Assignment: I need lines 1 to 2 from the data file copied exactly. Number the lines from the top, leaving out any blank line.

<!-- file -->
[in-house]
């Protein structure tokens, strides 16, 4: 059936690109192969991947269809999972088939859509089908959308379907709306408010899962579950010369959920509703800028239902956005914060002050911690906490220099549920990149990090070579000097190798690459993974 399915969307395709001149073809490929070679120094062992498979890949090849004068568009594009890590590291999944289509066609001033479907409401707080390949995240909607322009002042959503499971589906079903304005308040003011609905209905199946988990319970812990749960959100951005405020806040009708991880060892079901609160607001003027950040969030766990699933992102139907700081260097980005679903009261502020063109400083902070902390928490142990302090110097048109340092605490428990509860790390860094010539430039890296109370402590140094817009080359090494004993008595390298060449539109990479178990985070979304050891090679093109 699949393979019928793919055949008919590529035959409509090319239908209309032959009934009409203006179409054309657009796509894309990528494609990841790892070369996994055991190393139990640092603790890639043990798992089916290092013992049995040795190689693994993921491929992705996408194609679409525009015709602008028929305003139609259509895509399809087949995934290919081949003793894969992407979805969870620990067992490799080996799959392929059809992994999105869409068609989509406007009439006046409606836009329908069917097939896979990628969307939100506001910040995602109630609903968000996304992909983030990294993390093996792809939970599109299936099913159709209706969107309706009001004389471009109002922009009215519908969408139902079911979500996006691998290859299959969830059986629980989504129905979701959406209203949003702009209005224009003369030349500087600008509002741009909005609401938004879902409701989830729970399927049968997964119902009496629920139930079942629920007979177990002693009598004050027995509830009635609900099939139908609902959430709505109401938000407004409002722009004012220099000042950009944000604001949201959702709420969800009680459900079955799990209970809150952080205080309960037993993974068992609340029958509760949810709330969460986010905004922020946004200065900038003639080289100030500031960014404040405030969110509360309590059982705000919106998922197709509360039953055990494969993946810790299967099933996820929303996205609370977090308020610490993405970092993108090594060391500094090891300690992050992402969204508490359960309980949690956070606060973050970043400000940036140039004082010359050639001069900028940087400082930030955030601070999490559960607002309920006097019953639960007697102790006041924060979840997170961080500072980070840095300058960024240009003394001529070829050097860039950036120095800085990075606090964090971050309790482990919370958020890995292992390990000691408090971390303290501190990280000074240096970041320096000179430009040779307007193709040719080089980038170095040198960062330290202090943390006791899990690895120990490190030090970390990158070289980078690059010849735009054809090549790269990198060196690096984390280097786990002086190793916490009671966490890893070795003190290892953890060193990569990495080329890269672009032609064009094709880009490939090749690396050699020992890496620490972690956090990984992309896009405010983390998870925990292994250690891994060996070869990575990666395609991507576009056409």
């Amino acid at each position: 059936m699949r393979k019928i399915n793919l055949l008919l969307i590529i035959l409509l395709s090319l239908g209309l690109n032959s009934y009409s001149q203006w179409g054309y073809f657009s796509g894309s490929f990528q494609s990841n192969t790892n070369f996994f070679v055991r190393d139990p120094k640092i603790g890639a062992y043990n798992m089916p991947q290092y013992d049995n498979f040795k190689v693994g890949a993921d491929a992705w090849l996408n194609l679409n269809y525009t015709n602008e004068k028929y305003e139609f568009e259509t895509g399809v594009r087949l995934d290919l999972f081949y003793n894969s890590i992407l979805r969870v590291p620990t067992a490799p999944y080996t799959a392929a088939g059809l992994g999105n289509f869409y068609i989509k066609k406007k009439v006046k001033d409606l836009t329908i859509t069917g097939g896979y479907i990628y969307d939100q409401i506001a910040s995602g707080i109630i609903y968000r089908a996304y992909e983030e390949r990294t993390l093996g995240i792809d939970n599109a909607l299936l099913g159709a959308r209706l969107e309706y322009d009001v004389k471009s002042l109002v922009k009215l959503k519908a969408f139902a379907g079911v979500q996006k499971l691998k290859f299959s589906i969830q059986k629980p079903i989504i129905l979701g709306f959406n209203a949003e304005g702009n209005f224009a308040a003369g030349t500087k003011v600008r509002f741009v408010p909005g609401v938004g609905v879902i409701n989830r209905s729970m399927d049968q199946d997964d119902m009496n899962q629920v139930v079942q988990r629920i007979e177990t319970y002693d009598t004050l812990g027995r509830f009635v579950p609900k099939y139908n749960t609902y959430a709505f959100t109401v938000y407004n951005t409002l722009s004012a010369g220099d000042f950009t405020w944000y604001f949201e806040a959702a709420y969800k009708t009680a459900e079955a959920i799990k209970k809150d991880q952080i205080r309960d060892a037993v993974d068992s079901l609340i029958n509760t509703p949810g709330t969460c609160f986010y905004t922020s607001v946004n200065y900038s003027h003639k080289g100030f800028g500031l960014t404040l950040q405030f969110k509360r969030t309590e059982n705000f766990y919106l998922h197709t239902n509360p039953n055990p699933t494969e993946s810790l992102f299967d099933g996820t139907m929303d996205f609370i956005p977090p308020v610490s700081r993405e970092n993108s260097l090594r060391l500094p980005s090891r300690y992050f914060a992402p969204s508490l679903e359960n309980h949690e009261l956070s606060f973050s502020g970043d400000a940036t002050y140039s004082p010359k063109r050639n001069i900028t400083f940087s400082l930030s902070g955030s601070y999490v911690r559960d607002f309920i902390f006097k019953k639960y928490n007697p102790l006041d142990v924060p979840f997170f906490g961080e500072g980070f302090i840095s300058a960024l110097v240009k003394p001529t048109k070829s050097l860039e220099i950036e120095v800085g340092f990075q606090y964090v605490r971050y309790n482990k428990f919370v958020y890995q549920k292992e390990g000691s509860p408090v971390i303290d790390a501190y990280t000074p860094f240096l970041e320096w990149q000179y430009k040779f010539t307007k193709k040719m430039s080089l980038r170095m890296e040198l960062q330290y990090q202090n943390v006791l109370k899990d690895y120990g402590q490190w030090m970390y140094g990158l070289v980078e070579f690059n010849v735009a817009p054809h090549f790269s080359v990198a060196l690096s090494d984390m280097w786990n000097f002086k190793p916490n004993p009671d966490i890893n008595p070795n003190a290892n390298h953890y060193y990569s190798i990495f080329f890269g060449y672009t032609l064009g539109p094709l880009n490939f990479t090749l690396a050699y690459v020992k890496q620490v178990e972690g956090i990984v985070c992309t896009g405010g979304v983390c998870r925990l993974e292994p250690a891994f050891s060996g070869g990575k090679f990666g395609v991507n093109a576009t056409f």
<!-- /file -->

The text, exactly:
[in-house]
């Protein structure tokens, strides 16, 4: 059936690109192969991947269809999972088939859509089908959308379907709306408010899962579950010369959920509703800028239902956005914060002050911690906490220099549920990149990090070579000097190798690459993974 399915969307395709001149073809490929070679120094062992498979890949090849004068568009594009890590590291999944289509066609001033479907409401707080390949995240909607322009002042959503499971589906079903304005308040003011609905209905199946988990319970812990749960959100951005405020806040009708991880060892079901609160607001003027950040969030766990699933992102139907700081260097980005679903009261502020063109400083902070902390928490142990302090110097048109340092605490428990509860790390860094010539430039890296109370402590140094817009080359090494004993008595390298060449539109990479178990985070979304050891090679093109 699949393979019928793919055949008919590529035959409509090319239908209309032959009934009409203006179409054309657009796509894309990528494609990841790892070369996994055991190393139990640092603790890639043990798992089916290092013992049995040795190689693994993921491929992705996408194609679409525009015709602008028929305003139609259509895509399809087949995934290919081949003793894969992407979805969870620990067992490799080996799959392929059809992994999105869409068609989509406007009439006046409606836009329908069917097939896979990628969307939100506001910040995602109630609903968000996304992909983030990294993390093996792809939970599109299936099913159709209706969107309706009001004389471009109002922009009215519908969408139902079911979500996006691998290859299959969830059986629980989504129905979701959406209203949003702009209005224009003369030349500087600008509002741009909005609401938004879902409701989830729970399927049968997964119902009496629920139930079942629920007979177990002693009598004050027995509830009635609900099939139908609902959430709505109401938000407004409002722009004012220099000042950009944000604001949201959702709420969800009680459900079955799990209970809150952080205080309960037993993974068992609340029958509760949810709330969460986010905004922020946004200065900038003639080289100030500031960014404040405030969110509360309590059982705000919106998922197709509360039953055990494969993946810790299967099933996820929303996205609370977090308020610490993405970092993108090594060391500094090891300690992050992402969204508490359960309980949690956070606060973050970043400000940036140039004082010359050639001069900028940087400082930030955030601070999490559960607002309920006097019953639960007697102790006041924060979840997170961080500072980070840095300058960024240009003394001529070829050097860039950036120095800085990075606090964090971050309790482990919370958020890995292992390990000691408090971390303290501190990280000074240096970041320096000179430009040779307007193709040719080089980038170095040198960062330290202090943390006791899990690895120990490190030090970390990158070289980078690059010849735009054809090549790269990198060196690096984390280097786990002086190793916490009671966490890893070795003190290892953890060193990569990495080329890269672009032609064009094709880009490939090749690396050699020992890496620490972690956090990984992309896009405010983390998870925990292994250690891994060996070869990575990666395609991507576009056409």